Jeremy Corbyn vows to end 'scourge' of sexual harassment at work
Jeremy Corbyn will today pledge a ‘#MeToo’ revolution in the workplace, as he unveils a raft of Labour plans aiming to clamp down on the "scourge" of sexual harassment at work.
Mr Corbyn will tell the Bakers, Food and Allied Workers Union conference that a Labour government would ban the use of non-disclosure agreements (NDAs) to silence victims of sexual assault.
He will also pledge to make employers directly responsible if their staff face abuse at the hands of customers, in the wake of the President's Club scandal that saw wealthy diners allegedly harass hospitality staff who were forced to sign gagging clauses.
The party would also make it mandatory for bosses to reveal their anti-harassment policies and says it would make it easier for victims of sexual discrimination to take their firms to an employment tribunal.
Mr Corbyn will say: "Sexual harassment is a scourge in our society. Without proper rights, contracts and union representation, hospitality staff are at greater risk of being harassed and abused in their workplace.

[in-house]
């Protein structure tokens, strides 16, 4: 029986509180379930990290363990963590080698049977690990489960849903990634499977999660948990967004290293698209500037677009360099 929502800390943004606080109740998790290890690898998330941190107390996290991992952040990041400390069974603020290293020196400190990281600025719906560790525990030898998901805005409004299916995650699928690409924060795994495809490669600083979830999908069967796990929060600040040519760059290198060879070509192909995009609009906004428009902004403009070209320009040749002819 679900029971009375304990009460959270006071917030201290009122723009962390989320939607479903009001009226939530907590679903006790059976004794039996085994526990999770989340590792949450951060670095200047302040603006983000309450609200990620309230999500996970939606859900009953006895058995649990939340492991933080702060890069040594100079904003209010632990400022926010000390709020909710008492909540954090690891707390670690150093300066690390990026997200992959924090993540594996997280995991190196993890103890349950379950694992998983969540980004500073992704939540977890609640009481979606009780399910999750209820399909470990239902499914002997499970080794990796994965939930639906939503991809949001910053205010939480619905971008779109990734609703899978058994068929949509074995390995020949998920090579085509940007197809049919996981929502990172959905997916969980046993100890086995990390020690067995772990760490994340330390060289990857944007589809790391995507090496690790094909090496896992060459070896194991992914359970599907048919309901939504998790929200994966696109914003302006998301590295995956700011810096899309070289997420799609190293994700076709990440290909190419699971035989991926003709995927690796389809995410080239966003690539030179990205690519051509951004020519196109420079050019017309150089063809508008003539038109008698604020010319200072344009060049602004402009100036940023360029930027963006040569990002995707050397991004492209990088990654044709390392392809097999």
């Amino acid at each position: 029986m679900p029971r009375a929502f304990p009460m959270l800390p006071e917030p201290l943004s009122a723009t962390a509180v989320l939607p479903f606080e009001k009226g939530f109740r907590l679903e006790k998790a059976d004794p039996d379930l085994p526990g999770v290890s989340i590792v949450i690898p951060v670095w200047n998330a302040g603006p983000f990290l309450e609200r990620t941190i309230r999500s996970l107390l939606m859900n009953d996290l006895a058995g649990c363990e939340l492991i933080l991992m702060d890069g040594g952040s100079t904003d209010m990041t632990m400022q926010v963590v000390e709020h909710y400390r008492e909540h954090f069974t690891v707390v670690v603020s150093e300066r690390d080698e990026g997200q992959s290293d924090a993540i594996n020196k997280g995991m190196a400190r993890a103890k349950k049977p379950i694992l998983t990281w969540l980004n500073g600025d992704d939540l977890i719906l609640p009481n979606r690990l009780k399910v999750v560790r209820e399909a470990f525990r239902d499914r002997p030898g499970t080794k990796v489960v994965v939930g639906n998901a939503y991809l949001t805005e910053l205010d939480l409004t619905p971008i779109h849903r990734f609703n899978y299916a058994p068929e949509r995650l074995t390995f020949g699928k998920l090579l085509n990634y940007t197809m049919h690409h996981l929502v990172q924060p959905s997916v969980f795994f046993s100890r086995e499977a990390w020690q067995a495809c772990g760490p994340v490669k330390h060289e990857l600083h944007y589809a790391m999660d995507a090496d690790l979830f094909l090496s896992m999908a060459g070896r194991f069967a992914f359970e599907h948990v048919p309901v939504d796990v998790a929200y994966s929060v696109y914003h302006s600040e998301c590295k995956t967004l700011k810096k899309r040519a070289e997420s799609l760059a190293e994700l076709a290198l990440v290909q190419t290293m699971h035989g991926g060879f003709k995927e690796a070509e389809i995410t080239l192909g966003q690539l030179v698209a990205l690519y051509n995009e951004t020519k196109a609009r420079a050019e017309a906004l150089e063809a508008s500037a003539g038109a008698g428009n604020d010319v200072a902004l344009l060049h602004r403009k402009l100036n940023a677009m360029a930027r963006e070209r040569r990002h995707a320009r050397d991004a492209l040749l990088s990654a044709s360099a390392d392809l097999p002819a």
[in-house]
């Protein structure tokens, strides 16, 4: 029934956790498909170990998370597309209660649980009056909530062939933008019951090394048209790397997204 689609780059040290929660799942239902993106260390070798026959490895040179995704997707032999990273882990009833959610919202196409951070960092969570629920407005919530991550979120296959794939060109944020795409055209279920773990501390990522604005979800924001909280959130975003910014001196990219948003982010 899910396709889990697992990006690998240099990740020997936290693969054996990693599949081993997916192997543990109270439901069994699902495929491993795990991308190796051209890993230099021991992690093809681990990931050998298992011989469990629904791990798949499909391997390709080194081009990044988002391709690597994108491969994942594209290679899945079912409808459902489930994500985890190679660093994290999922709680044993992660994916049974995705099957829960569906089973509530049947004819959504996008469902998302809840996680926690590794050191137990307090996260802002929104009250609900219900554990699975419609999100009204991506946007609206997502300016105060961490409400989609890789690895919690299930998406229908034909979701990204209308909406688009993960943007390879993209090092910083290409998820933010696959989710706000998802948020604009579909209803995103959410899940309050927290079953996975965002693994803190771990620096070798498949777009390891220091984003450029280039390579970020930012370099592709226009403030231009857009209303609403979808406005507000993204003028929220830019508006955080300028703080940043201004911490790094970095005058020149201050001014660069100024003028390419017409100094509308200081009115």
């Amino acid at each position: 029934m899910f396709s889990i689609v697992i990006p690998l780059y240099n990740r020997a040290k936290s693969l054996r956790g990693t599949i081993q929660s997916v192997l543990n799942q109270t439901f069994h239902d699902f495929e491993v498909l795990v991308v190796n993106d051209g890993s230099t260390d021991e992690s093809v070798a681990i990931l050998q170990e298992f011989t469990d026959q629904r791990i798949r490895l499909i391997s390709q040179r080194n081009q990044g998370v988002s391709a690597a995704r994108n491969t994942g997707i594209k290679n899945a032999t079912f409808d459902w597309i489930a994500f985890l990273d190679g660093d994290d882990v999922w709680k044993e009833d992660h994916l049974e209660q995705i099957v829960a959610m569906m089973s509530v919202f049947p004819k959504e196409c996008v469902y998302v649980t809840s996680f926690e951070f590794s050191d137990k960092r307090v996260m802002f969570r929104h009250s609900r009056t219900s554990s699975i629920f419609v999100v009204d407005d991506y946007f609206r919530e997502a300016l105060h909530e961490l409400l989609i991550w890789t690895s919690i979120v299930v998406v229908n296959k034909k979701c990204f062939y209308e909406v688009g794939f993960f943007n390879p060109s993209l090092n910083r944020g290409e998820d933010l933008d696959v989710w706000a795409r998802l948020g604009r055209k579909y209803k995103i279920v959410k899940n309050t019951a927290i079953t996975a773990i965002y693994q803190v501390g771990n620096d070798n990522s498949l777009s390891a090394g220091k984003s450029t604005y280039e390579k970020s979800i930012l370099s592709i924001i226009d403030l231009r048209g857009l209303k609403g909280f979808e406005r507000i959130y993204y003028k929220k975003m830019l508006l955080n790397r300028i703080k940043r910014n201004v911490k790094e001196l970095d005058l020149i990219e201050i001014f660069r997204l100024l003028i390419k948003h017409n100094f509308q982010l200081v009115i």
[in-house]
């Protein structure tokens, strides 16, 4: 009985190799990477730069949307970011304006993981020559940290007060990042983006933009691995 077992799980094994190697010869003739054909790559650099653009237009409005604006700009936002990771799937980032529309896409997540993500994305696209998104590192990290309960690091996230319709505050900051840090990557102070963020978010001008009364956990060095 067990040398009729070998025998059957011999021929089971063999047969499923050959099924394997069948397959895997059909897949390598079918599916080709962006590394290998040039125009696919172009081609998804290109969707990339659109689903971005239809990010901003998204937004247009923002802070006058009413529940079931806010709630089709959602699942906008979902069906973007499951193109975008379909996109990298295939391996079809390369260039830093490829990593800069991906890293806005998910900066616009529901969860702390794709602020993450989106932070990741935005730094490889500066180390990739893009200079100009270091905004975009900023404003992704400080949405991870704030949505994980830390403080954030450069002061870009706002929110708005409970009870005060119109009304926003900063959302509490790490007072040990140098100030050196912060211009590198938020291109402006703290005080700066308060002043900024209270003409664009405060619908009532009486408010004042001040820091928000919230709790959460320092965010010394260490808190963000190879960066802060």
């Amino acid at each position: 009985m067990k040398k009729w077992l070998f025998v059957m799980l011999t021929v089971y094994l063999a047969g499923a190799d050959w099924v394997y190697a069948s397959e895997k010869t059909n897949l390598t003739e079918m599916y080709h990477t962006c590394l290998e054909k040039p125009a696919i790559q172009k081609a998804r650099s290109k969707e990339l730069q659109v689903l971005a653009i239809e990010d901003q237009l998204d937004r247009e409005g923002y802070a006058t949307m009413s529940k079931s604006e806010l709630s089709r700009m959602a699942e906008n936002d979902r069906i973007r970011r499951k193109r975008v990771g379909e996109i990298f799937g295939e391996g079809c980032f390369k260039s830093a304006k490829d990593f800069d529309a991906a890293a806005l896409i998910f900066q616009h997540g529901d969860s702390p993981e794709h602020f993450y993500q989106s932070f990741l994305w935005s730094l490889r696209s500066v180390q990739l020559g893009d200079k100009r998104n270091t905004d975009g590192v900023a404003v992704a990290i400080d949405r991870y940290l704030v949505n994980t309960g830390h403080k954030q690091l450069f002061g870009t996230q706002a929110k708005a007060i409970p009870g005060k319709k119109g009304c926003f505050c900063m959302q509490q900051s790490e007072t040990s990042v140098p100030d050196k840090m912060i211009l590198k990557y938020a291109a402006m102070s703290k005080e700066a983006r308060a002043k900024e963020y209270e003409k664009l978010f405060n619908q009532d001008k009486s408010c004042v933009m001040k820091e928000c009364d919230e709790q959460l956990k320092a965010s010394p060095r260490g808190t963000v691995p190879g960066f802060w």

"Labour will bring about a workplace rights revolution, so people are free to do their jobs, in the hospitality sector and beyond, without facing unacceptable behaviour and abuses of power from colleagues, clients or customers."
The pledges follow the high-profile #MeToo movement, which has seen prominent public figures face accusations of sexual assault and harassment.
Mr Corbyn will also use today's union gathering to unveil plans to make it illegal for bosses to keep tips given to hospitality staff.
"It's not fair or right that in businesses across the country, hardworking hospitality workers have had their tips pocketed by their bosses under the guise of bogus admin fees, or to cover breakages, till shortages or customer walkouts," the Labour leader will say.
"Labour will make it illegal for rogue employers to make deductions from tips, so staff get to keep 100%, and customers know who their money is going to."
Mr Corbyn will commit the party to a ban on employers taking a cut of tips left through card payments, saying such payments "should be kept by the staff who earn them, not employers".